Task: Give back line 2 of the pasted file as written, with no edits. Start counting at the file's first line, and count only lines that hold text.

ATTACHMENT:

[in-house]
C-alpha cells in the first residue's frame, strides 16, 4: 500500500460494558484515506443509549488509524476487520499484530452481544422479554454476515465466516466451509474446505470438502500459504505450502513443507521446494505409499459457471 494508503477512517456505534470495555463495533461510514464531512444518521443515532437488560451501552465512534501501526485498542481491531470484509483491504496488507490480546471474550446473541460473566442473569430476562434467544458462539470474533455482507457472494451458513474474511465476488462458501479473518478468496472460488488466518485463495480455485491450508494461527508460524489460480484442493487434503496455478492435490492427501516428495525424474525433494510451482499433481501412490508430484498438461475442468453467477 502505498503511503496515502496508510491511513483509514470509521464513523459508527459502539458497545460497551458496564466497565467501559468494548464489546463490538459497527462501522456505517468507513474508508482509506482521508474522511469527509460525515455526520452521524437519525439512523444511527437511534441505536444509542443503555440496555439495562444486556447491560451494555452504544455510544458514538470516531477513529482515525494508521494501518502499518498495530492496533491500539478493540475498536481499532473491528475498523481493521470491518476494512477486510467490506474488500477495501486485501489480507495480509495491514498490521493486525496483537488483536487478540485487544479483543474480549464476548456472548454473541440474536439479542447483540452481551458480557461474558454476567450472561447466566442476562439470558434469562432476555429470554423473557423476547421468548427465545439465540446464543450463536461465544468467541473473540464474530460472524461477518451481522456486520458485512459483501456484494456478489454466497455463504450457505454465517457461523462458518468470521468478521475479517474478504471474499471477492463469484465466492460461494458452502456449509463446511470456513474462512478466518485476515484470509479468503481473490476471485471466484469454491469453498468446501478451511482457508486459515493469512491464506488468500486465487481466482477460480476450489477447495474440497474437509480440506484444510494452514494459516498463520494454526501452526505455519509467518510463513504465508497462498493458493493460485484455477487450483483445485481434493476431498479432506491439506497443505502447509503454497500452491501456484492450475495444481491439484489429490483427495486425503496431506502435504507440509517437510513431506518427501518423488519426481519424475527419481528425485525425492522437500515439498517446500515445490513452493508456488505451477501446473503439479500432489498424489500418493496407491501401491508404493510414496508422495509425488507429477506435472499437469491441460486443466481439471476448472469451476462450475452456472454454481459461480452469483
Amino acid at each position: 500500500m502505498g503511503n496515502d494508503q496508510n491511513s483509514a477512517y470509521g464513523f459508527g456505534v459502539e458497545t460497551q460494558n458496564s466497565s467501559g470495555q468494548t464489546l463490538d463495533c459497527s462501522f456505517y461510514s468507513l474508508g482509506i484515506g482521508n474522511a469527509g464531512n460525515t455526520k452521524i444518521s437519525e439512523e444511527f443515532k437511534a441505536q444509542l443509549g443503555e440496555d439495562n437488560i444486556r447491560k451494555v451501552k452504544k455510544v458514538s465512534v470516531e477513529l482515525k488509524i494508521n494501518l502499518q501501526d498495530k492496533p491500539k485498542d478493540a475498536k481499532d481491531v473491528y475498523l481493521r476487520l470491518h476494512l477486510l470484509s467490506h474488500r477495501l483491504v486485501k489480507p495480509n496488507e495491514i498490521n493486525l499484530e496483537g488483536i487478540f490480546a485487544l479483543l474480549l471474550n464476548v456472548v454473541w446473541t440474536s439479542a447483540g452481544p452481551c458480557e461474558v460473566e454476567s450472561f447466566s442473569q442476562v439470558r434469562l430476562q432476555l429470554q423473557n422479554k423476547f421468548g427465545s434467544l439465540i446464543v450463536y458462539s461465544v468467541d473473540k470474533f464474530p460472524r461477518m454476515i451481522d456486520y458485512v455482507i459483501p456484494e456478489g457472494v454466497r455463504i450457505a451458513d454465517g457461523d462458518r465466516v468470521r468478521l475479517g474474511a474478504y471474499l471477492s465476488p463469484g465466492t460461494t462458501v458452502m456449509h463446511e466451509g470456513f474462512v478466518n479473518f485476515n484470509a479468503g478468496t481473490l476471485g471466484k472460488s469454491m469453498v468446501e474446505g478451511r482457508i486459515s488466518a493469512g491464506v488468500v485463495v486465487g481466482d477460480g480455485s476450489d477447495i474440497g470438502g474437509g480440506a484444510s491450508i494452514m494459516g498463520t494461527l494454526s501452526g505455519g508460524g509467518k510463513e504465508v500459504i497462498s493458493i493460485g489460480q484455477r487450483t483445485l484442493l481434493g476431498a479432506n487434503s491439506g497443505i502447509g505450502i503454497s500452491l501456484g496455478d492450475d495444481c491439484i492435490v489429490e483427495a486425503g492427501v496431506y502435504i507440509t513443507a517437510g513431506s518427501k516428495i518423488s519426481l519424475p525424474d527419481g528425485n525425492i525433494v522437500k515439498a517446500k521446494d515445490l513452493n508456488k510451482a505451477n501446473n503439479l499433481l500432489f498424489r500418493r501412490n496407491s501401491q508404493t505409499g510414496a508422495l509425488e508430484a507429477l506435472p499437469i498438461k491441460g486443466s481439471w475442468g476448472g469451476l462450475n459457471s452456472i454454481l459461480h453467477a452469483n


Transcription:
C-alpha cells in the first residue's frame, strides 16, 4: 500500500460494558484515506443509549488509524476487520499484530452481544422479554454476515465466516466451509474446505470438502500459504505450502513443507521446494505409499459457471 494508503477512517456505534470495555463495533461510514464531512444518521443515532437488560451501552465512534501501526485498542481491531470484509483491504496488507490480546471474550446473541460473566442473569430476562434467544458462539470474533455482507457472494451458513474474511465476488462458501479473518478468496472460488488466518485463495480455485491450508494461527508460524489460480484442493487434503496455478492435490492427501516428495525424474525433494510451482499433481501412490508430484498438461475442468453467477 502505498503511503496515502496508510491511513483509514470509521464513523459508527459502539458497545460497551458496564466497565467501559468494548464489546463490538459497527462501522456505517468507513474508508482509506482521508474522511469527509460525515455526520452521524437519525439512523444511527437511534441505536444509542443503555440496555439495562444486556447491560451494555452504544455510544458514538470516531477513529482515525494508521494501518502499518498495530492496533491500539478493540475498536481499532473491528475498523481493521470491518476494512477486510467490506474488500477495501486485501489480507495480509495491514498490521493486525496483537488483536487478540485487544479483543474480549464476548456472548454473541440474536439479542447483540452481551458480557461474558454476567450472561447466566442476562439470558434469562432476555429470554423473557423476547421468548427465545439465540446464543450463536461465544468467541473473540464474530460472524461477518451481522456486520458485512459483501456484494456478489454466497455463504450457505454465517457461523462458518468470521468478521475479517474478504471474499471477492463469484465466492460461494458452502456449509463446511470456513474462512478466518485476515484470509479468503481473490476471485471466484469454491469453498468446501478451511482457508486459515493469512491464506488468500486465487481466482477460480476450489477447495474440497474437509480440506484444510494452514494459516498463520494454526501452526505455519509467518510463513504465508497462498493458493493460485484455477487450483483445485481434493476431498479432506491439506497443505502447509503454497500452491501456484492450475495444481491439484489429490483427495486425503496431506502435504507440509517437510513431506518427501518423488519426481519424475527419481528425485525425492522437500515439498517446500515445490513452493508456488505451477501446473503439479500432489498424489500418493496407491501401491508404493510414496508422495509425488507429477506435472499437469491441460486443466481439471476448472469451476462450475452456472454454481459461480452469483